However, projects would soon be met with unexpected setbacks due to lumber’s dwindling supply, thanks to wildfires across the Western US and increased tariffs on Canadian lumber: US suppliers purchased approximately 65% of Canada’s lumber exports, according to Madison’s Lumber Reporter.

There has been a push from the National Association of Home Builders urging the Biden Administration to take some action toward increasing the lumber supply by lessening the 20% tariff on Canadian lumber as a means to increase the supply — and hopefully reduce the overall price. 

While many hold onto hope that opening up trade is a huge piece of getting lumber prices to stabilize, the current state of record-low mortgage rates and increasing demand for single-family homes means that home starts and remodeling — no matter delays or increased costs — are unlikely to slow anytime soon. This all may mean a “new normal” that builders must anticipate.

Quotes from Oregonian lumber yards Disdero Lumber Co. and FrameworkPlus Inc were cautiously optimistic that a drop in lumber prices is possible with the potential of the economy leveling out in combination with a decrease in tariffs. However, the Random Length Numbers futures market price for 2021 is curved, a sign that supply and demand is stagnant.

Beyond potentially achieving a 20% discount with an “order-ahead” pricing lock, analysts caution that the decrease in US lumber production and less Canadian exports will continue to levy the same approximately $1,000-spot price into 2021 and beyond.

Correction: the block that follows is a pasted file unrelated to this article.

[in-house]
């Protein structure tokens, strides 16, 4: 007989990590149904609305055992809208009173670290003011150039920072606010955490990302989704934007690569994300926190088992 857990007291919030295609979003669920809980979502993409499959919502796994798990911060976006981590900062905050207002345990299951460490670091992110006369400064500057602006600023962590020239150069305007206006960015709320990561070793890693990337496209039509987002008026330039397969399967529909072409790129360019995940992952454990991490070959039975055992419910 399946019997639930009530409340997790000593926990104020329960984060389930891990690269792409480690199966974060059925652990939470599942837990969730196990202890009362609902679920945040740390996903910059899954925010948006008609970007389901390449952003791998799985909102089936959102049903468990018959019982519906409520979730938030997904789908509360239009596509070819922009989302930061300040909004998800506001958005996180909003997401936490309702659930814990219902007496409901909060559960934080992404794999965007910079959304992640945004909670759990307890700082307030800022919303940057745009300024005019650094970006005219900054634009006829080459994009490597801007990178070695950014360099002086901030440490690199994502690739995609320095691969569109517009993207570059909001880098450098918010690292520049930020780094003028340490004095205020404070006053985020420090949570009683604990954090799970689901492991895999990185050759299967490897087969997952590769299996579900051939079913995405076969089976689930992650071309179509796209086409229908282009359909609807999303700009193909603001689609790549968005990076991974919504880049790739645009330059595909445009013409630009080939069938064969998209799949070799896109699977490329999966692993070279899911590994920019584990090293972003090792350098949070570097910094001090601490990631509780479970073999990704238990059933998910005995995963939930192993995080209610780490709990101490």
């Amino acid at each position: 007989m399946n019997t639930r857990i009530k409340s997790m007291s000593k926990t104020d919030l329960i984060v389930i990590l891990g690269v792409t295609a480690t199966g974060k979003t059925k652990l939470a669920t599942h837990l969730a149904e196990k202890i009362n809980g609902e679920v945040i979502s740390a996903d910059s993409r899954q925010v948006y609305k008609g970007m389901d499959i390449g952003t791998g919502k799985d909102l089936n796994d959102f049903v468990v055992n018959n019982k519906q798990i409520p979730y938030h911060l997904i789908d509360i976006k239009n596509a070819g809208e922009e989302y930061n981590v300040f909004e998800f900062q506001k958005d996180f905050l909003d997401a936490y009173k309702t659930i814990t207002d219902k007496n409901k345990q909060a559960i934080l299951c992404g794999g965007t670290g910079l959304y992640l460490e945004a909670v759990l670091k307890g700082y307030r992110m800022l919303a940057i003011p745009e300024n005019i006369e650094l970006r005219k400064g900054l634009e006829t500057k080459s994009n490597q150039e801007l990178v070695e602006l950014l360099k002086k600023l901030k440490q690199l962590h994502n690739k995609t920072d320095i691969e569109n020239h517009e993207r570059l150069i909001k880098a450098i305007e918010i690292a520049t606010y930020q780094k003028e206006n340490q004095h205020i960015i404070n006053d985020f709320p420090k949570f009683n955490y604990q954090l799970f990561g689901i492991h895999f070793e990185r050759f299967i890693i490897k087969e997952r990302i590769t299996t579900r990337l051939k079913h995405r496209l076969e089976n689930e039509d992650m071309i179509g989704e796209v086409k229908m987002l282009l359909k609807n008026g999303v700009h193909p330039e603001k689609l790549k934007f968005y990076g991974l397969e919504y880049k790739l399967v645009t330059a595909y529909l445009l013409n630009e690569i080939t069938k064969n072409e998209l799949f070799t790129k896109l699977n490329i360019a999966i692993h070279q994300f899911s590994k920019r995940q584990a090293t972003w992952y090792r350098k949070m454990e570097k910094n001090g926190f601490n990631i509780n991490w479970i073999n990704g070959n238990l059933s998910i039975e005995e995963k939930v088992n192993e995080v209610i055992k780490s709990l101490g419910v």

Contractors must stay flexible to adapt to shortage and still get paid

As Tom Scalisi reported in September 2020 regarding the lumber shortage, material shortages such as the current lumber shortage can create a variety of financial hurdles.

“If your company builds outdoor structures, it might be worth checking into other materials to offer your customers. With inflation, you may find redwood or cedar to be relatively affordable alternatives. They may also be much easier to get your hands on,” Tom wrote. “Customers may balk at the increased job cost initially. But the reality is that pressure-treated just isn’t available right now, and they’ll have to deal with it and the increased cost of their project.”

Contractors who can’t make direct material substitutions may have to seek other solutions — and those who are already involved in a project when one of their material sources suddenly dries up or becomes less readily available may find themselves waiting to get paid.

There are many steps a contractor can take to open lines of communication on a project to help recover payment for work already done on a project suddenly affected by lumber shortage — including sending pay applications, or, if it comes to it, sending notice of intent to lien or even filing a mechanics lien against property where you’ve already furnished labor or materials.

UPDATE AUGUST 2021: Lumber Prices Drop Below Pre-Pandemic Rates: What Should Contractors Know About the Material Climate?